Musical Chairs Project supports public elementary school arts and music programs


Published: Thursday, March 7, 2013 at 6:01 a.m.
Last Modified: Wednesday, March 6, 2013 at 5:27 p.m.

The only exposure to the arts and music for some local students occurs during the school day. Friends of Elementary Arts Inc., a local nonprofit, hopes to guarantee those opportunities continue.

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Glen Springs Elementary’s Tiger chair.

Brett Le Blanc/Correspondent

Facts

If you go

What: Fourth annual Musical Chairs Project, a silent auction of unique and artfully designed chairs by prominent local artists.
When: 7 to 9 p.m. Friday
Where: The Doris Bardon Community Cultural Center, 716 N. Main St.
Sponsored by: Friends of Elementary Arts Inc.
Info: fanofthearts.org

Friends of Elementary Arts Inc. will host the fourth annual Musical Chairs Project fundraiser at the Doris Bardon Community Cultural Center on Friday from 7 to 9 p.m.

Local artists converted 32 wooden school chairs into unique pieces of art, which will be auctioned off at a silent auction. Each chair will start at $125.

Sue Johnson, founding board member of Friends of Elementary Arts Inc., said the goal of the fundraiser is to gather support for Alachua County’s elementary school music and arts programs.

“In auctioning off the chairs, that money immediately goes back into making things happen for our kids,” she said. “In this county, the citizens from the school administration on down recognize that strong arts equals strong schools.”

Students at Wiles, Duval and Glen Springs elementary schools collaborated with artists to create chairs based on their school mascots.

Johnson helped students at Glen Springs create a tiger chair.

“They said ‘awesome’ a lot,” she said. “It was good to talk about my process to them.”

Debbie Gallagher, curriculum specialist for the School Board of Alachua County and a non-voting member of Friends of Elementary Arts Inc., said the nonprofit organization has created real opportunities for local students.

“This board continues to do things every year that the school board can’t afford to do but supports,” she said. “When students have an arts education, they receive a full education.”

Friends of Elementary Arts Inc. was created in 2008 in response to local and state education budget cuts that reduced elementary arts and music programs by 50 percent in the 2008-09 school year. During that year, art and music teachers taught half the year at one school and half at another school.

In 2009, Friends of Elementary Arts Inc. donated $50,000 — or $1,000 for each county elementary school — to fund art and music programs. With the help of the one-mill referendum approved by voters in 2008, the county was able to reinstate its elementary arts and music programs full time for the 2009-10 school year.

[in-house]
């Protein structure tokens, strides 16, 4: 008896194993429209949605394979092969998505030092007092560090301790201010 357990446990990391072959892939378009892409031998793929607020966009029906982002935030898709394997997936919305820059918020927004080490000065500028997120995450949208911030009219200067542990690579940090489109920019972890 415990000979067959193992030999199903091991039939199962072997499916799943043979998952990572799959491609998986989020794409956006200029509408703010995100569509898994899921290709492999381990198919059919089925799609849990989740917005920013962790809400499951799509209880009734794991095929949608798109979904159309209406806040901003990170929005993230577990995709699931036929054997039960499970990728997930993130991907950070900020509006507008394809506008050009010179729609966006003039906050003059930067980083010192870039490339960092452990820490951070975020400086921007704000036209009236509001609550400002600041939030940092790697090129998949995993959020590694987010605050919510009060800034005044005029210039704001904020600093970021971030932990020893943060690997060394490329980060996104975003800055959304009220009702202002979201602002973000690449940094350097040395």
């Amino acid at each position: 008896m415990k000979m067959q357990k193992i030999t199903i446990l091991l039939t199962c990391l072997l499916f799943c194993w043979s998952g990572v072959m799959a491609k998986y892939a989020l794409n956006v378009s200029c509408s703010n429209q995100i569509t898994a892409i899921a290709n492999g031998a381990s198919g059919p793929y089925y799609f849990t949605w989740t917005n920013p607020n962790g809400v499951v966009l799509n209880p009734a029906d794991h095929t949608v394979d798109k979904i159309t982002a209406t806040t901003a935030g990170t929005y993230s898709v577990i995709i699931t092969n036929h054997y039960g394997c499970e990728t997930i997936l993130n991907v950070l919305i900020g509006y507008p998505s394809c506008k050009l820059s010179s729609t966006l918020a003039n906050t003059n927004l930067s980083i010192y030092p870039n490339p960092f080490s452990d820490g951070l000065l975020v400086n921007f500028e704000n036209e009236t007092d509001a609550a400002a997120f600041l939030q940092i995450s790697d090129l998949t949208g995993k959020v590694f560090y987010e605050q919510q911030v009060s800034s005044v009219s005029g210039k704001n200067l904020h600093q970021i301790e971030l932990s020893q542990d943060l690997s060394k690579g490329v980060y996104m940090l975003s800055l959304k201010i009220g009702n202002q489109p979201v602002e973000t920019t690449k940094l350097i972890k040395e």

“The idea of 25-year-old programs disappearing didn’t make sense. We have all worked together to do what’s best for the children,” Johnson said. “The school board also recognizes the value of these programs.”

In 2011, Friends of Elementary Arts Inc. donated $5,000 in grant money to enable fifth-graders to see the Alachua County Youth Orchestra, the Gainesville Chamber Orchestra, and the Alachua County Honor Band. The following year, the organization donated the same amount for students to visit the Harn Museum of Art.

Johnson said she is continually working to form new local partnerships and write new grants for future arts opportunities.

“We intend to continue to expand the menu of arts opportunities for students,” she said. “We know we’re on a good course with this.”

Gallagher said if the arts and music weren’t taught in schools, many students wouldn’t learn these skills at all, skills that help them build mathematics and communication skills.

“When you have art and music in school curriculum, all children have access to it,” she said. “And that’s really a gift.”

Johnson said in addition to teaching children about diversity, an arts education helps develop self-confidence and the potential to learn more.

“Students who gain an understanding of other cultural traditions in their communities better understand the demands of a global marketplace,” she said. “Studying the arts helps students to achieve, not only in that area, but in other areas of the curriculum. Bottom line, the arts are basic to life.”

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